The retailer may wish to market products from a supplier that does not provide a dropshipping service. If the retailer wants to avoid end-to-end fulfilment (like the traditional model), then a hybrid approach can be adopted – using a ‘fulfilment house’. In this model, companies such as Shipwire are commissioned to handle the product side of the business, on behalf of the retailer. Generally, speaking, they are responsible for collecting products from the supplier, holding the product at their distribution centers, all packaging as well as onward order fulfilment (to the customer). This service comes at a cost – minimum fees, return fees and setup fees are commonplace and should be fully weighed up beforehand.
Dropshipping vs. Traditional Order Fulfilment Summary
Dropshipping is a great option to have, particularly when starting out with an e-commerce business. Cash flow management is easier and there is a reduced burden on the workforce associated with fulfilment. That said, wholesale offers the longer-term benefits of higher margins and allows greater scope for building a truly differentiated brand. If a product is high-margin, an outsourced fulfilment route is possible, but should be fully evaluated.
Overview of E-commerce Platforms
Having understood the main e-commerce models, it is important to spend some time considering the technology platform on which it operates. When analysing online businesses, the choice of platform is important; it will determine the basic customer experience, checkout process and the day-to-day management of orders etc.
To begin with, a decision needs to be made between a hosted or custom installation. Going down a ‘hosted’ route means that the hosting provider is responsible for maintenance of the hardware in their own data center. A custom installation will mean acquiring your own hardware. Both have practical implications for the owner, we have detailed some considerations below.
A Comparison: Hosted vs. Custom Installation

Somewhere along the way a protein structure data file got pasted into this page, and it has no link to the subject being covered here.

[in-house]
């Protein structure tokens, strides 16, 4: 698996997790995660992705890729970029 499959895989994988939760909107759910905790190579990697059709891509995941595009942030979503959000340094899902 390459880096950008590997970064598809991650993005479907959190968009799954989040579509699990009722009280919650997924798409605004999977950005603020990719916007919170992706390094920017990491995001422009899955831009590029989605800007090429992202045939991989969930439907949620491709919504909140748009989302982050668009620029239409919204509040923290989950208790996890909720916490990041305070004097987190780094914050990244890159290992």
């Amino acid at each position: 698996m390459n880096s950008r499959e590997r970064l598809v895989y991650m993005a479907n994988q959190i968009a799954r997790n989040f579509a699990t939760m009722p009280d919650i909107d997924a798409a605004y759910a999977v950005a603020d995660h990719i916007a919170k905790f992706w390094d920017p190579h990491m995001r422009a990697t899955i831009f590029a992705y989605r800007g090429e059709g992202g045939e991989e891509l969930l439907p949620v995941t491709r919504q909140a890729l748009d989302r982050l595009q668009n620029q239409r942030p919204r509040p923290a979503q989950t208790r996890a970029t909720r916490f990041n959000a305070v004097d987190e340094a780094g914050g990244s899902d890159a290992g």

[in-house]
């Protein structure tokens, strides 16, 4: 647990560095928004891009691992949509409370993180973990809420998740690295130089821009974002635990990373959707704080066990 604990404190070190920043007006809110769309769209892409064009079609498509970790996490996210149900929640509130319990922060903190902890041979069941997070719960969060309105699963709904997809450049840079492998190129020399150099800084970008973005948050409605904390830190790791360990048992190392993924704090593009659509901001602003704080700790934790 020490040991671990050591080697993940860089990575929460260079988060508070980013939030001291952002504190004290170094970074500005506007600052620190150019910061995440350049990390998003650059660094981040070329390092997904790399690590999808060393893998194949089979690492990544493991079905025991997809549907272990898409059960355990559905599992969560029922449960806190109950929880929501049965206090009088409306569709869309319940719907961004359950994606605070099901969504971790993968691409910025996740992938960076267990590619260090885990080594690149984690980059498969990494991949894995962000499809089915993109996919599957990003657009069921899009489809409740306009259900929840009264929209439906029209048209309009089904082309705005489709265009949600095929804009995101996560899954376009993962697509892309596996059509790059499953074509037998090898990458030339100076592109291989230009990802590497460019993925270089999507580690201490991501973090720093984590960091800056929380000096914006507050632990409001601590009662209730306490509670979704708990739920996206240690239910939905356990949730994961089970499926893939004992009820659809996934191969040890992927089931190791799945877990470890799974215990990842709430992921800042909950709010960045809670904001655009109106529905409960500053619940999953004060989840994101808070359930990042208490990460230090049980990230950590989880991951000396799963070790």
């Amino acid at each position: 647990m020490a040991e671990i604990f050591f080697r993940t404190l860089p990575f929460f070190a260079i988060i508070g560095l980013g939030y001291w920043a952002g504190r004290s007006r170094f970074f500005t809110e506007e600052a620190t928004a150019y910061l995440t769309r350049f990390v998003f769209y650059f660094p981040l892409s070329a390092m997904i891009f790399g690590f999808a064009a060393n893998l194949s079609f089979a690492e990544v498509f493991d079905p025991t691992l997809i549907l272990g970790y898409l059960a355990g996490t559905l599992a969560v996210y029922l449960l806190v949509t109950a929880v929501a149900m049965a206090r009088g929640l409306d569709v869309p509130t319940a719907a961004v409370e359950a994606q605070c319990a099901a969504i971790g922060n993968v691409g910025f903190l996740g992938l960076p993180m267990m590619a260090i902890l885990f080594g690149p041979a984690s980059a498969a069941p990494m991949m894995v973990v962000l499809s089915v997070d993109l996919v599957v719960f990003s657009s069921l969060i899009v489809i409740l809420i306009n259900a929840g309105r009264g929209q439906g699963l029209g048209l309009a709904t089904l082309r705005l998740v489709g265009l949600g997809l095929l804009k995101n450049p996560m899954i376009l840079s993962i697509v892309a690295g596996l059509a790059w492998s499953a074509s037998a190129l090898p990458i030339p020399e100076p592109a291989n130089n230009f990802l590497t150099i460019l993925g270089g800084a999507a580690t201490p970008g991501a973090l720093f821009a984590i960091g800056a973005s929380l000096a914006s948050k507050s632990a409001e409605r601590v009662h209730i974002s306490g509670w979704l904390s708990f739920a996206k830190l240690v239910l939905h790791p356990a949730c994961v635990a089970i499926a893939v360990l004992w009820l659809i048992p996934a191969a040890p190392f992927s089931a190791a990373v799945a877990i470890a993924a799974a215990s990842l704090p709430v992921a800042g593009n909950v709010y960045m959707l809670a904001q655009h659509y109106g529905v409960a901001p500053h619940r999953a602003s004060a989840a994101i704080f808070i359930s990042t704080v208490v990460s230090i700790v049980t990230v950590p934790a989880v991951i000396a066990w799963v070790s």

- Technical Support: Hosted carts do not require technical knowledge, you do not have to be a technical expert. As part of the monthly subscription, hosted companies will provide 24-hour technical support (if anything goes wrong). A custom installation will require either yourself or a technical developer to be at hand to resolve any issues that may arise, as the site is self-hosted. This can be costly in terms of fees (if you are not technical) particularly if there is any site downtime that leads to a loss in e-commerce sales. As a site owner, if you are able to do the maintenance and back-end development yourself, a custom installation should be fine.
- Customization and Features: Hosted carts are generally very feature-rich and will have a large roadmap of features and upgrades to improve user experience on-site, analytics etc. over time. This is all included in the monthly subscription. That said, hosted platforms do cater for a huge number of customers and only popular features are likely to be released. If you need a lot of customization or a specific feature set, it may be worth going down a custom route. A custom site has many advantages, including complete control and personalization of the buying experience. A hosted template on the other hand, may not offer the experience that you are looking for. If budget is restricted and a relatively standard check out process is required, a hosted solution should be fine.